Re: <table type="rowsortable">

You might want to take a look at this proposal that I made for Firefox' 
directory listing:

It has sortable rows. The interesting parts are the "order" and 
"order-by" attributes for tables and the "sortable-data" attribute for 
table cells. I'd say something like that could be standardized.

Note that this was designed to work with Firefox trunk builds (Gecko 
1.9); all other browsers will probably get something wrong there.


Dailey, David P. wrote:
> Story: Among the options for students to work on for final projects in an undergraduate interface design class, I often include a project to build a web browser out of JavaScript. It's a somewhat silly project, since one pretty much has to already have a web browser to interpret one's JavaScript. When students ask "why?", I explain that maybe they can make a better browser -- one which improves the pages they look at in some way. I leave it open to them as to what "improve" means, since this is a course in interface design... but as examples I give the ability to shift click on an HTML tag and see its source code, the ability to alt-click on words and look up their meanings, or the ability for tables to act like e-mail clients that translate a click on a column head and sort the rows according to the datatype associated with that particular column (we may sort alphabetically by "from" or "subject" or chronologically by "date"). I recall when I first saw IBM's Lotus Notes (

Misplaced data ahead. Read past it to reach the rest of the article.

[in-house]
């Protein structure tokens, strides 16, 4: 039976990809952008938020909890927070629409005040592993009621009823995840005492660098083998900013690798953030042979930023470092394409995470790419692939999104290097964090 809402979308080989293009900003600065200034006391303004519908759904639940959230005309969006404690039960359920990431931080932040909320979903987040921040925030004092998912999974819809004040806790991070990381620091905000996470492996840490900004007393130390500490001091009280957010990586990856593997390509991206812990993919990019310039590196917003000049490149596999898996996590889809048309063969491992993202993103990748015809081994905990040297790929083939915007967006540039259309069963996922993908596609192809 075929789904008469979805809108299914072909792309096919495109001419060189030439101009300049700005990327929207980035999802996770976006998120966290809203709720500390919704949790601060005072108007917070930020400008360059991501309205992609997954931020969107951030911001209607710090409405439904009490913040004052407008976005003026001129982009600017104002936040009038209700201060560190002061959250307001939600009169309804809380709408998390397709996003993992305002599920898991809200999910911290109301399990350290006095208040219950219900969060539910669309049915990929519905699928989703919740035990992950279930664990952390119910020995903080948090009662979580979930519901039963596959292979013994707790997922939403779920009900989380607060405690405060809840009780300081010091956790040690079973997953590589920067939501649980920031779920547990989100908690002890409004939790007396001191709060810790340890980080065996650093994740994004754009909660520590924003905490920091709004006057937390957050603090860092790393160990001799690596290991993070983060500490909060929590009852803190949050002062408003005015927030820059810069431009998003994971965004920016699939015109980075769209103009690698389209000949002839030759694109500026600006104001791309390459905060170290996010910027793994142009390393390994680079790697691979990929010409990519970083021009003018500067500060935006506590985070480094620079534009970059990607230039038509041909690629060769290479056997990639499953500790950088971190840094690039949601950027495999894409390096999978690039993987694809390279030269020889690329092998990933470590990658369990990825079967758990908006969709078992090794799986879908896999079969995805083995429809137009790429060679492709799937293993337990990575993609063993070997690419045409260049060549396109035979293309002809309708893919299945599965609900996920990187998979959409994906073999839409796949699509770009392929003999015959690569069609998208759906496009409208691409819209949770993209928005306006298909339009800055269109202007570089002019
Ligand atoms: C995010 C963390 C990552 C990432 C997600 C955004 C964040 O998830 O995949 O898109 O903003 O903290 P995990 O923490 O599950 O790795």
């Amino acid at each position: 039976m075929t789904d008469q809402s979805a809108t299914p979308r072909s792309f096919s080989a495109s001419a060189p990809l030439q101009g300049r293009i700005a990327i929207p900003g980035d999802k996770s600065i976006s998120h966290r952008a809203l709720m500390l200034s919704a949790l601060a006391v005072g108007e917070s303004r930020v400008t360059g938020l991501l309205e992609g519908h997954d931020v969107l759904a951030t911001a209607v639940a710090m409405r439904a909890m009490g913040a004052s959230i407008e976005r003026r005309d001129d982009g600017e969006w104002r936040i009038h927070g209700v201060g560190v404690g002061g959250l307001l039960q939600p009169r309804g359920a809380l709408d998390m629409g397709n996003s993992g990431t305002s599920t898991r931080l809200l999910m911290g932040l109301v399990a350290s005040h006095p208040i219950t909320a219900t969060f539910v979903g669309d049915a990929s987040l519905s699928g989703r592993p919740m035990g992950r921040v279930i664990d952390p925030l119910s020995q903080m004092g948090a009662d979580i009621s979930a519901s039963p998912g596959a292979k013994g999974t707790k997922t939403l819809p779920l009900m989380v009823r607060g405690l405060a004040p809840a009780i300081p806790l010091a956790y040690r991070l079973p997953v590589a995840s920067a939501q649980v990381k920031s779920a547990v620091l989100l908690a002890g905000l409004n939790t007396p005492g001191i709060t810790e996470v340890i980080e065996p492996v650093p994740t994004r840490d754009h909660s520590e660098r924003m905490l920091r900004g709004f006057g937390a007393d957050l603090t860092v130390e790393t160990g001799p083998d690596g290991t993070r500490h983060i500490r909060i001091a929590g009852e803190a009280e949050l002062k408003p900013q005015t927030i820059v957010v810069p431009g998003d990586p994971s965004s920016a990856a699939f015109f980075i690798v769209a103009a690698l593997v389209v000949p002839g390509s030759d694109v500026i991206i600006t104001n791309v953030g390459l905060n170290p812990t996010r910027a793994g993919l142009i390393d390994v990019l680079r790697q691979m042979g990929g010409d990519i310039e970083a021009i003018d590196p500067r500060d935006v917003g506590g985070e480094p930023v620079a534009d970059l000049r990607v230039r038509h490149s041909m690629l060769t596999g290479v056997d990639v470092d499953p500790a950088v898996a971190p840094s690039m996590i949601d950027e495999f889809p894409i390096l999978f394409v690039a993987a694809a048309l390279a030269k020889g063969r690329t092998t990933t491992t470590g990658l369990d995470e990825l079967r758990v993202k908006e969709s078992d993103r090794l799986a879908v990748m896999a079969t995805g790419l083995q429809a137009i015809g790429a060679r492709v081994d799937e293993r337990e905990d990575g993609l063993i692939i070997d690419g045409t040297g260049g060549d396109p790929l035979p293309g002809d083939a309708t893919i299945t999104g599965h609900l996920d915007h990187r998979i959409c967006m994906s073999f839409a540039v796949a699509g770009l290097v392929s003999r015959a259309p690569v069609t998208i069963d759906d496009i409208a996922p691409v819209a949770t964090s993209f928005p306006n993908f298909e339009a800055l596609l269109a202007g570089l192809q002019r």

which was the first place I saw column sorting in email) I thought -- "well of course." Now everybody does it.
> Desired: <table type="rowSortable">
> Description: Whenever a user clicks on the top (head) of a column, the rows of the associated tbody become re-ordered according to the data type of that column.
> Example: (works in IE, FF and OP)
> Use cases: in looking at the first few examples returned by a Google search on "table" that actually contain HTML tables,for example, and
> most seem to contain the kind of table that might benefit from allowing users to re-sort the data, ala the spreadsheet. 
> Specifically, when a table is used to actually present tabular data (like rows and columns of numbers, strings, dates, etc.), and has no rowspans or colspans, then the user's ability to interact with that data should be allowable by the author.
> Legacy: Would anything old break by providing such new functionality? I don't know why it would, but I really don't know that it wouldn't. 
> Newfangled wheel?: Would this provide something that cannot already be done? Well, the above example indicates it can be done with a little bit of rather fragile script. If we insert extra whitespace in our example table, the code will break in Opera and FF. If we change from DOM2 methods to innerHTML it's break in FF because of the way style is handled... etc., etc. It could all be coded around, but the exercise, I would argue, is nontrivial. 
> David Dailey

Received on Wednesday, 4 April 2007 21:55:59 UTC